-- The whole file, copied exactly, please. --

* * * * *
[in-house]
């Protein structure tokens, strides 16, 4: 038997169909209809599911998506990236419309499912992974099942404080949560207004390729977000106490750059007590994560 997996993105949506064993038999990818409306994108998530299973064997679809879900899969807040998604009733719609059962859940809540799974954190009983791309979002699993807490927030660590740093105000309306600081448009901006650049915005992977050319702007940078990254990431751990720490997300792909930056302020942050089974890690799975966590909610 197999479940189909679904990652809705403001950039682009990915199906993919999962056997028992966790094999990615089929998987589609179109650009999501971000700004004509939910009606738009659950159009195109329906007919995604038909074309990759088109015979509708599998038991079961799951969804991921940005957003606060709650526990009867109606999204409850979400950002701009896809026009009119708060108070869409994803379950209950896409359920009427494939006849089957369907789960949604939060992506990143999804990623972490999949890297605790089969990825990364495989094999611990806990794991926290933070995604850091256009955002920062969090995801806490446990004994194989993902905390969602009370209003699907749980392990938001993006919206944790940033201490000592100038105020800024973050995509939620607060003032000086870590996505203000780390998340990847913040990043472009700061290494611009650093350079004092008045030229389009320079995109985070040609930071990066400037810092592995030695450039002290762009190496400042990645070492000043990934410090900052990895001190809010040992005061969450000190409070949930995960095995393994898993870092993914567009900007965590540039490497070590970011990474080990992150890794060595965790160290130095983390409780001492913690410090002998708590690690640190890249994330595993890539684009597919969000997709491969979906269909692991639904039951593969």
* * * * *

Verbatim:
[in-house]
């Protein structure tokens, strides 16, 4: 038997169909209809599911998506990236419309499912992974099942404080949560207004390729977000106490750059007590994560 997996993105949506064993038999990818409306994108998530299973064997679809879900899969807040998604009733719609059962859940809540799974954190009983791309979002699993807490927030660590740093105000309306600081448009901006650049915005992977050319702007940078990254990431751990720490997300792909930056302020942050089974890690799975966590909610 197999479940189909679904990652809705403001950039682009990915199906993919999962056997028992966790094999990615089929998987589609179109650009999501971000700004004509939910009606738009659950159009195109329906007919995604038909074309990759088109015979509708599998038991079961799951969804991921940005957003606060709650526990009867109606999204409850979400950002701009896809026009009119708060108070869409994803379950209950896409359920009427494939006849089957369907789960949604939060992506990143999804990623972490999949890297605790089969990825990364495989094999611990806990794991926290933070995604850091256009955002920062969090995801806490446990004994194989993902905390969602009370209003699907749980392990938001993006919206944790940033201490000592100038105020800024973050995509939620607060003032000086870590996505203000780390998340990847913040990043472009700061290494611009650093350079004092008045030229389009320079995109985070040609930071990066400037810092592995030695450039002290762009190496400042990645070492000043990934410090900052990895001190809010040992005061969450000190409070949930995960095995393994898993870092993914567009900007965590540039490497070590970011990474080990992150890794060595965790160290130095983390409780001492913690410090002998708590690690640190890249994330595993890539684009597919969000997709491969979906269909692991639904039951593969």